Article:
The Huguenots were members of the French Protestant Church, many of whom, in the seventeenth and eighteenth centuries, left their homes in France to escape persecution. More than 50,000 of these refugees came to the British Isles and, in 1718, a French Hospital * was founded in London. In 1885, the directors of the Hospital created a Society to promote the publication and interchange of knowledge about Huguenot history.
The original ‘Huguenot Society of London’ has since been renamed 'The Huguenot Society of Great Britain and Ireland', and an Irish Section with its own website has been established. Both sections of the Society aim to form a bond of fellowship among those who respect and admire the Huguenots and seek to perpetuate their memory, and membership is open to anyone wishing to join. A list of past Presidents of the Society is available.
Meetings. Four meetings are held in central London each year, at which a paper of Huguenot interest is read and an optional tea or dinner is available, giving members an opportunity to exchange their ideas. The list of lectures is published in the members' annual programme card, together with notice of visits to inland or overseas sites with a Huguenot connection. Those who would like to attend a particular event, or to have their details added to the dinner list, are asked to contact the Hon. Secretary: firstname.lastname@example.org.
Publications. The Society publishes an annual Huguenot Society Journal (formerly Proceedings) and, since 1887, has brought out many volumes of Huguenot records. Originally known as 'Publications of the Huguenot Society of London', these volumes became the 'Huguenot Society Quarto Series' in 1969. More recently, in 1990, the Society started a New Series of monographs editing personal reflections by Huguenot refugees and their descendants.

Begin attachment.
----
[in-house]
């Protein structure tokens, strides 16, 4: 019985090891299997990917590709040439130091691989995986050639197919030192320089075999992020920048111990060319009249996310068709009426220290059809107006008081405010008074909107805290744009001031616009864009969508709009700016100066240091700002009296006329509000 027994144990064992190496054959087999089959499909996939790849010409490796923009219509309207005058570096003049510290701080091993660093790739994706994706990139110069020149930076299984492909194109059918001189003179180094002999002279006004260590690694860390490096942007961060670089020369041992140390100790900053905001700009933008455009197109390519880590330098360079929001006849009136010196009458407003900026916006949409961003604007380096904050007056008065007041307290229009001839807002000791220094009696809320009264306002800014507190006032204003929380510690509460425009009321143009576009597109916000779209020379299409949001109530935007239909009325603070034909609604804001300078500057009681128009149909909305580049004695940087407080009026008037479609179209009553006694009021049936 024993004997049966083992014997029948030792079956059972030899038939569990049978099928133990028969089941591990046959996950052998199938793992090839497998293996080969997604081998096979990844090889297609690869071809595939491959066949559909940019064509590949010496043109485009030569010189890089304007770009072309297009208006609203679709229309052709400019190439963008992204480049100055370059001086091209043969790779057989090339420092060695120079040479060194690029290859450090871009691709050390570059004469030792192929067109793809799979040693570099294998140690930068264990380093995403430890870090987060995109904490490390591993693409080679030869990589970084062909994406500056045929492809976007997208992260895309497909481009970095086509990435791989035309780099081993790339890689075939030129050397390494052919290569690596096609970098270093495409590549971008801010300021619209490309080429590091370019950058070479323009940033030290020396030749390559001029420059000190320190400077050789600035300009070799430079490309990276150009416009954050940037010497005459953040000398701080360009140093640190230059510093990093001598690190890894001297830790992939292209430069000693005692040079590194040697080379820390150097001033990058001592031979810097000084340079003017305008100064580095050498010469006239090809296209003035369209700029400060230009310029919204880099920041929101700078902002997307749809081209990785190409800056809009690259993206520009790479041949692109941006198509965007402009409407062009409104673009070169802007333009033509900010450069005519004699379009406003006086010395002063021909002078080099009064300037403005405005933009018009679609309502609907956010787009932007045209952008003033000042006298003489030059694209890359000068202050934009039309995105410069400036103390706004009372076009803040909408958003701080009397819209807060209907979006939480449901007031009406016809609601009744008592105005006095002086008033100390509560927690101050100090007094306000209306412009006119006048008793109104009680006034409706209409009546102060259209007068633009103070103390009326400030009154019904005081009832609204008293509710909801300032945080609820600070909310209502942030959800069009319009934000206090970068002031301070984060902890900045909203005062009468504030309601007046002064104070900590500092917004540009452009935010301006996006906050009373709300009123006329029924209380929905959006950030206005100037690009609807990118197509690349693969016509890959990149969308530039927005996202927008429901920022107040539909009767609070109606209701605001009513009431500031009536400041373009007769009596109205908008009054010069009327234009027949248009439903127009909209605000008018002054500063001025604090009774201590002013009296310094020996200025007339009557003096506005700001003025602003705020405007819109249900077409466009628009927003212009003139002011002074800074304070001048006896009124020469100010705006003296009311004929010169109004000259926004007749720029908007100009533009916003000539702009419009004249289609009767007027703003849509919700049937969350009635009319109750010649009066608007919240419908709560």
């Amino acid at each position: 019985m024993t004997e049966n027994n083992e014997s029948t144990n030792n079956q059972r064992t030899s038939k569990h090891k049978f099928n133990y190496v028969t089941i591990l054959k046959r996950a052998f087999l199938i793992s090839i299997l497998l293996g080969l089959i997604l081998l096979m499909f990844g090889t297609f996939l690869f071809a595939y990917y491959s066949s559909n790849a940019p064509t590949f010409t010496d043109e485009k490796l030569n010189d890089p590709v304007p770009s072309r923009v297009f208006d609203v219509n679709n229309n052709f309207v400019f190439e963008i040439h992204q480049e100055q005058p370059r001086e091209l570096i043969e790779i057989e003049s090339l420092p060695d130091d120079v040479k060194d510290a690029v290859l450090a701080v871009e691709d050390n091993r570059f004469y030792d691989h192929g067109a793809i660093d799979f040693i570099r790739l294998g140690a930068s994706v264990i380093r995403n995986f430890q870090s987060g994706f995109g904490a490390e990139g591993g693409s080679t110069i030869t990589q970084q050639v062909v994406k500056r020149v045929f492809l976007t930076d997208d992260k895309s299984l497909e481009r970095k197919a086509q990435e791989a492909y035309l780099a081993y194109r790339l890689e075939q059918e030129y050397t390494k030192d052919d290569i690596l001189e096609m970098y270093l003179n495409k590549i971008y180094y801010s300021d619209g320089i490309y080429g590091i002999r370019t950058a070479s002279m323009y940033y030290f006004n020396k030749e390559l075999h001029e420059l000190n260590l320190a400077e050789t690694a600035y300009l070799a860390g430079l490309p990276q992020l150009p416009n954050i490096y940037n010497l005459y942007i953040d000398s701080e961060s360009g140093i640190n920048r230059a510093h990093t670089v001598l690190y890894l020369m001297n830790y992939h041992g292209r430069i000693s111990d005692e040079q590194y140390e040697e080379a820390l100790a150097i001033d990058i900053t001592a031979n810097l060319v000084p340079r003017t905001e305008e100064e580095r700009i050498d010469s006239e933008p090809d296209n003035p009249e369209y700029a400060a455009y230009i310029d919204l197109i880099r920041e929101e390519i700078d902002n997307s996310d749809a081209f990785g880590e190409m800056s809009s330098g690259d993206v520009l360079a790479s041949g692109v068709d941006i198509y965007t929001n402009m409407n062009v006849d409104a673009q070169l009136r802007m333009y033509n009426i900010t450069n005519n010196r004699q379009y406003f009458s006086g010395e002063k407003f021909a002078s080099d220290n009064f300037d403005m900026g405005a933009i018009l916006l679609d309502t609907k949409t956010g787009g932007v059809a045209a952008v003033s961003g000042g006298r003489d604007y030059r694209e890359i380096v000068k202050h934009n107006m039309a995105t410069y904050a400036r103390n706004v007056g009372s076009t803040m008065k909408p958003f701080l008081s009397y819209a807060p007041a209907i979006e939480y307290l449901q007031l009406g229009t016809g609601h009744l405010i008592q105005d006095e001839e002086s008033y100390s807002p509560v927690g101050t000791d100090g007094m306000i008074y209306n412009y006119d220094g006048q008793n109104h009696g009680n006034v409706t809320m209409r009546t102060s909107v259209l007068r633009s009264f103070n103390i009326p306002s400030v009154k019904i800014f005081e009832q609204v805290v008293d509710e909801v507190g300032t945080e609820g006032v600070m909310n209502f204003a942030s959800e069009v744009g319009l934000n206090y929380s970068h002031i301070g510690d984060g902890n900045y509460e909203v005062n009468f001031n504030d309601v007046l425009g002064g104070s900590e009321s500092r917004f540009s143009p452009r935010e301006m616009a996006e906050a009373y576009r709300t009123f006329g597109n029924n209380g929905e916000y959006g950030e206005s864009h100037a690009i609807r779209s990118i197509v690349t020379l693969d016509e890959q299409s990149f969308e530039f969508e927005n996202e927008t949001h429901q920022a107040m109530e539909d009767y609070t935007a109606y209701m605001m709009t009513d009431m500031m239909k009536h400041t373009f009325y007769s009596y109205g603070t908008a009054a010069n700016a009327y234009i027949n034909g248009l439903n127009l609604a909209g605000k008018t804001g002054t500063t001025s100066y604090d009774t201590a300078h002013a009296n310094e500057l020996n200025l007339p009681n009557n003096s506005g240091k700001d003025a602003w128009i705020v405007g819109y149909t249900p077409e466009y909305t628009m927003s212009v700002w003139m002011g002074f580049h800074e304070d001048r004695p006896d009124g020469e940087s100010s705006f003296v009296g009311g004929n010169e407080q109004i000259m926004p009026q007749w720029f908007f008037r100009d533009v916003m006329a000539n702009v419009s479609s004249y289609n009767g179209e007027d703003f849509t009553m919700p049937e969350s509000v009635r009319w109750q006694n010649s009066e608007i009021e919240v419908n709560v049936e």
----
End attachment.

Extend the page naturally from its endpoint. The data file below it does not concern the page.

Library facilities. The Huguenot Library contains valuable collections of printed and archival material on Huguenot history and on family history. The collections are currently housed at the National Archives at Kew and may be consulted by appointment only.
Education and Research. The Society supports academic research into Huguenot history and helps to advertise the annual award, by the trustees of the French Huguenot Church of London Charitable Trust, of a scholarship to a student working for a higher degree on a Huguenot subject.
International connections. The Huguenot Society exchanges information with Corresponding Societies with similar interests in Europe, North America, South Africa, and Australia, and has links with active local and international organizations: The Huguenots of Spitalfields, Waldensian Church Missions, Le Comité Protestant des Amitiés Françaises à l’Etranger (CPAFE), The Virtual Museum of French Protestantism (VMFP), and the Groupe des Recherches en Histoire des Protestantismes (GRHP). For details see Huguenot Heritage websites.
*If you know of anyone of Huguenot or French Protestant descent who is in need, and would like to live in one of the French Hospital's sheltered flats in Rochester, Kent, please contact The French Hospital for details.
The French Hospital, Rochester
No part of Huguenot Society publications may be reproduced, stored in a retrieval system, or transmitted in any form, or by any means, electronic, mechanical, photocopy, recording, or otherwise, without prior written permission from the Huguenot Society. The Society is not responsible for the content of any site linked to this website and disclaims all warranties express or implied as to the accuracy, legality, reliability, or validity of any content on any other site.